Ovarian Cancer

Why we focus on Ovarian Cancer

Over 200,000 women a year develop ovarian cancer worldwide and more than half will die of the disease. There is no screening technique, and most patients (~60%) present with advanced disease because symptoms are not easy to recognise or distinguish from other, less serious conditions, often leading to late or mis‑diagnosis. Treatment involves aggressive surgery and platinum-based chemotherapy, and progress in the last 30 years has led to the overall five year survival rate doubling and more than 40% of women now live for at least five years. However, for the majority who present with advanced disease, more than 70% will die within five years of diagnosis. Therefore, there is a great need to develop new therapies for this disease, based upon greater understanding of its biology.

What we do

  • Our focus is on translational research, aimed at developing new treatments for women with ovarian cancer.
  • We aim to understand the links between cancer and inflammation.
  • We are investigating the impact of modulating the tumour-promoting cells and mediators of inflammation.
  • Viral gene therapies are being developed.
  • We are investigating the interaction of oncolytic viruses with the host immune system.
  • We are exploring the relationship between cellular DNA damage repair and adenovirus biology, particularly homologous recombination.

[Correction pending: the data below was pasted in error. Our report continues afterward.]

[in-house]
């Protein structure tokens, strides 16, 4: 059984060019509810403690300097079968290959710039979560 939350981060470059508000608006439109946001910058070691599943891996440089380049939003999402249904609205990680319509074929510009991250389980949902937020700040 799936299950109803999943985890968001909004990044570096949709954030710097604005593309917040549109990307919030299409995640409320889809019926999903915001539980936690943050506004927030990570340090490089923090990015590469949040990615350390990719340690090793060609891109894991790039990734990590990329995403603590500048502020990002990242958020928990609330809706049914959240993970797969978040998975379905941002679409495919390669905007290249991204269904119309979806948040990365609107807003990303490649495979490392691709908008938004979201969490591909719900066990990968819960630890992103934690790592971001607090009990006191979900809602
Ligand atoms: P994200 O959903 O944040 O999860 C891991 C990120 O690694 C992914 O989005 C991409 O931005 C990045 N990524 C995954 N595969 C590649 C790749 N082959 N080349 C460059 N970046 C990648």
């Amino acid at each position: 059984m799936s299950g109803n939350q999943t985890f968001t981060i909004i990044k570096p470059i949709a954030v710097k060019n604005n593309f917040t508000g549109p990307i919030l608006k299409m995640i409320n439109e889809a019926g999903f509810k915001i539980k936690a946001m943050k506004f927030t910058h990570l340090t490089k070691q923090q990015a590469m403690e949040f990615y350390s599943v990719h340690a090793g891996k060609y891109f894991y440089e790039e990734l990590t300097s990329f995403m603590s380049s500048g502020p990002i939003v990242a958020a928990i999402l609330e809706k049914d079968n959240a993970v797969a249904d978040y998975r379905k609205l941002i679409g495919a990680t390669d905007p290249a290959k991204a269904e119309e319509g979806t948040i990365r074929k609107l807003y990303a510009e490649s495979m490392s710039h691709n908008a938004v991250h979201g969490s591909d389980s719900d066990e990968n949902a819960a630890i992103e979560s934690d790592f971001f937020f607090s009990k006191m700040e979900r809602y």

• Novel agents are being tested in Phase I and II clinical trials

Key Publications

  • Böhm S et al. Neoadjuvant chemotherapy modulates the immune microenvironment in metastases of tubo-ovarian high-grade serous carcinoma. Clinical Cancer Research, in press. 2016
  • Gopinathan G,et al. Interleukin-6 stimulates defective angiogenesis. Cancer Res. 2015; 75 (15) 3098-107
  • Milagre CS et al. Adaptive upregulation of EGFR limits attenuation of tumor growth by neutralizing IL-6 antibodies with implications for combined therapy in ovarian cancer. Cancer Res. 2015;75(7):1255-64
  • Rei M et al. Murine CD27(-) Vγ6(+) γδ T cells producing IL-17A promote ovarian cancer growth via mobilization of protumor small peritoneal macrophages. Proc Natl Acad Sci U S A. 2014;111(34):E3562-70
  • Burrell et al. Replication stress links structural and numerical chromosomal instability in colorectal cancer. Nature. 2013; 494:492-6
  • Stone RL et al. Paraneoplastic thrombocytosis in ovarian cancer. N Engl J Med. 2012; 366(7):610-18

Who does the research

→ Click here for BCI senior researchers working on ovarian cancer.



Major Funders

  • Cancer Research UK
  • MRC
  • Ovarian Cancer Action
  • Wellbeing of Women
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